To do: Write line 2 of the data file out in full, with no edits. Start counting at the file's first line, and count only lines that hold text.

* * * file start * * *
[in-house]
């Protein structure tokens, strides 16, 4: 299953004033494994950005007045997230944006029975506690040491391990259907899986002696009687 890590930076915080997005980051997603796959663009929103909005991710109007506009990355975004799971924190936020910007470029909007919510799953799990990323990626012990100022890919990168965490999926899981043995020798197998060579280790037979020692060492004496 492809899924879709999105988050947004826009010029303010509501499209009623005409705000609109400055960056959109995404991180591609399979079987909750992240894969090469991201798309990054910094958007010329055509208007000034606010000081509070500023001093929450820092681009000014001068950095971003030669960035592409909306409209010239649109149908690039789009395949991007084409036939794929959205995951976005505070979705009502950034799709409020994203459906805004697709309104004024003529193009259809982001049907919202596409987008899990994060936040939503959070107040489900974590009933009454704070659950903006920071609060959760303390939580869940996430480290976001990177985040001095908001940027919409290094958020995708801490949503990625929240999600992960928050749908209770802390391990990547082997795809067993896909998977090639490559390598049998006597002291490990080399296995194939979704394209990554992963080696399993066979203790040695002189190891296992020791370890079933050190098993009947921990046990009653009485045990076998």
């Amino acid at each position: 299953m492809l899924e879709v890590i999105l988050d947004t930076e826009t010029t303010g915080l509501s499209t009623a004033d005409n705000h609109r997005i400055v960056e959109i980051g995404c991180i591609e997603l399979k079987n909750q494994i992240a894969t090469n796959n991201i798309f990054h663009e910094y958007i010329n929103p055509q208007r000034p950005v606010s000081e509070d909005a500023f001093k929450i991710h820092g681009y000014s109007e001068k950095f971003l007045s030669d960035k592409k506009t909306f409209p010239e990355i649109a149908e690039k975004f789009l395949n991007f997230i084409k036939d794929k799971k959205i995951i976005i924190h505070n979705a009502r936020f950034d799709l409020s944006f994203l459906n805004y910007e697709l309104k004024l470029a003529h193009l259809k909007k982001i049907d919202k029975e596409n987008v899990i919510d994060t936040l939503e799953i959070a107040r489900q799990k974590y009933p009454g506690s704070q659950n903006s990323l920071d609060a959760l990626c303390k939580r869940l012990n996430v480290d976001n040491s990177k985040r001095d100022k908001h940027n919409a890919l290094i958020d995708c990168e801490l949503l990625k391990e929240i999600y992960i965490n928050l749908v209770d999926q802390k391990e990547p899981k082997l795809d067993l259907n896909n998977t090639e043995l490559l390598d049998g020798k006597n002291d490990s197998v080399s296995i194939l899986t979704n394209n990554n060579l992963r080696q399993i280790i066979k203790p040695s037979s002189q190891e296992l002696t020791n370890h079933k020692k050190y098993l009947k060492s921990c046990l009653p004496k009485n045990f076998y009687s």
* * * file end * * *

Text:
């Protein structure tokens, strides 16, 4: 299953004033494994950005007045997230944006029975506690040491391990259907899986002696009687 890590930076915080997005980051997603796959663009929103909005991710109007506009990355975004799971924190936020910007470029909007919510799953799990990323990626012990100022890919990168965490999926899981043995020798197998060579280790037979020692060492004496 492809899924879709999105988050947004826009010029303010509501499209009623005409705000609109400055960056959109995404991180591609399979079987909750992240894969090469991201798309990054910094958007010329055509208007000034606010000081509070500023001093929450820092681009000014001068950095971003030669960035592409909306409209010239649109149908690039789009395949991007084409036939794929959205995951976005505070979705009502950034799709409020994203459906805004697709309104004024003529193009259809982001049907919202596409987008899990994060936040939503959070107040489900974590009933009454704070659950903006920071609060959760303390939580869940996430480290976001990177985040001095908001940027919409290094958020995708801490949503990625929240999600992960928050749908209770802390391990990547082997795809067993896909998977090639490559390598049998006597002291490990080399296995194939979704394209990554992963080696399993066979203790040695002189190891296992020791370890079933050190098993009947921990046990009653009485045990076998």